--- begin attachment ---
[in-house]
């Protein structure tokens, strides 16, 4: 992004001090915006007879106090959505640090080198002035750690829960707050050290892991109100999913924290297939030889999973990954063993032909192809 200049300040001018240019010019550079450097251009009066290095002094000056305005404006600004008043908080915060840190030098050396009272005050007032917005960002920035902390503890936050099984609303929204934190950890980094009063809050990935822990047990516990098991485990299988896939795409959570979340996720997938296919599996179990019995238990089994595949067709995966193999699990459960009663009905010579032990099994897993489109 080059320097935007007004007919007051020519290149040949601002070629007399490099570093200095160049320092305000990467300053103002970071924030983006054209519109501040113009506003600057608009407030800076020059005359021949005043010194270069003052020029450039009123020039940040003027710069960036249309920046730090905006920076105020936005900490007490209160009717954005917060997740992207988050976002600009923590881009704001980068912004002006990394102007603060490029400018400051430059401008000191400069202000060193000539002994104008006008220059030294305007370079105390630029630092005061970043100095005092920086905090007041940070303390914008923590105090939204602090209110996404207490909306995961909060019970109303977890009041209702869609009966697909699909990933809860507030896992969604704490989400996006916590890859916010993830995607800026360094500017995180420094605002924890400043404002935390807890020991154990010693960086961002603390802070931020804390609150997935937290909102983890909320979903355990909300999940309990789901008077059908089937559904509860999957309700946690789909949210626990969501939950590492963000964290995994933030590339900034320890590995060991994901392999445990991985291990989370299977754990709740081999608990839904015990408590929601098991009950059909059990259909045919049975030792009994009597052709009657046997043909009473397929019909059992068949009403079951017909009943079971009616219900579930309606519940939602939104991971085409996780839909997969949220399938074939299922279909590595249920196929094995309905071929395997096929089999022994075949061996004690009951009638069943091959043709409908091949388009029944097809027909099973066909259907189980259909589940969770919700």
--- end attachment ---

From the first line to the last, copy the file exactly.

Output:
[in-house]
């Protein structure tokens, strides 16, 4: 992004001090915006007879106090959505640090080198002035750690829960707050050290892991109100999913924290297939030889999973990954063993032909192809 200049300040001018240019010019550079450097251009009066290095002094000056305005404006600004008043908080915060840190030098050396009272005050007032917005960002920035902390503890936050099984609303929204934190950890980094009063809050990935822990047990516990098991485990299988896939795409959570979340996720997938296919599996179990019995238990089994595949067709995966193999699990459960009663009905010579032990099994897993489109 080059320097935007007004007919007051020519290149040949601002070629007399490099570093200095160049320092305000990467300053103002970071924030983006054209519109501040113009506003600057608009407030800076020059005359021949005043010194270069003052020029450039009123020039940040003027710069960036249309920046730090905006920076105020936005900490007490209160009717954005917060997740992207988050976002600009923590881009704001980068912004002006990394102007603060490029400018400051430059401008000191400069202000060193000539002994104008006008220059030294305007370079105390630029630092005061970043100095005092920086905090007041940070303390914008923590105090939204602090209110996404207490909306995961909060019970109303977890009041209702869609009966697909699909990933809860507030896992969604704490989400996006916590890859916010993830995607800026360094500017995180420094605002924890400043404002935390807890020991154990010693960086961002603390802070931020804390609150997935937290909102983890909320979903355990909300999940309990789901008077059908089937559904509860999957309700946690789909949210626990969501939950590492963000964290995994933030590339900034320890590995060991994901392999445990991985291990989370299977754990709740081999608990839904015990408590929601098991009950059909059990259909045919049975030792009994009597052709009657046997043909009473397929019909059992068949009403079951017909009943079971009616219900579930309606519940939602939104991971085409996780839909997969949220399938074939299922279909590595249920196929094995309905071929395997096929089999022994075949061996004690009951009638069943091959043709409908091949388009029944097809027909099973066909259907189980259909589940969770919700």